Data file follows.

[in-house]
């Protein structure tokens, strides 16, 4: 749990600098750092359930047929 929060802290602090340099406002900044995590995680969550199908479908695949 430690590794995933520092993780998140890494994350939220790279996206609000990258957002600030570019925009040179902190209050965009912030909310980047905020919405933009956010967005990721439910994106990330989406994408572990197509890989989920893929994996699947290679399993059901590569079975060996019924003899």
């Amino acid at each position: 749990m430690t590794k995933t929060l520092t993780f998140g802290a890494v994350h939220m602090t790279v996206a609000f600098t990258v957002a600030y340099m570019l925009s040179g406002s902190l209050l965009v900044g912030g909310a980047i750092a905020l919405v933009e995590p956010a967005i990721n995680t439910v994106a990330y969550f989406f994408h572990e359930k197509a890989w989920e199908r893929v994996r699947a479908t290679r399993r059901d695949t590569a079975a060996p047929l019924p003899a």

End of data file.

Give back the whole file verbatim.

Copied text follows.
[in-house]
């Protein structure tokens, strides 16, 4: 749990600098750092359930047929 929060802290602090340099406002900044995590995680969550199908479908695949 430690590794995933520092993780998140890494994350939220790279996206609000990258957002600030570019925009040179902190209050965009912030909310980047905020919405933009956010967005990721439910994106990330989406994408572990197509890989989920893929994996699947290679399993059901590569079975060996019924003899």
């Amino acid at each position: 749990m430690t590794k995933t929060l520092t993780f998140g802290a890494v994350h939220m602090t790279v996206a609000f600098t990258v957002a600030y340099m570019l925009s040179g406002s902190l209050l965009v900044g912030g909310a980047i750092a905020l919405v933009e995590p956010a967005i990721n995680t439910v994106a990330y969550f989406f994408h572990e359930k197509a890989w989920e199908r893929v994996r699947a479908t290679r399993r059901d695949t590569a079975a060996p047929l019924p003899a």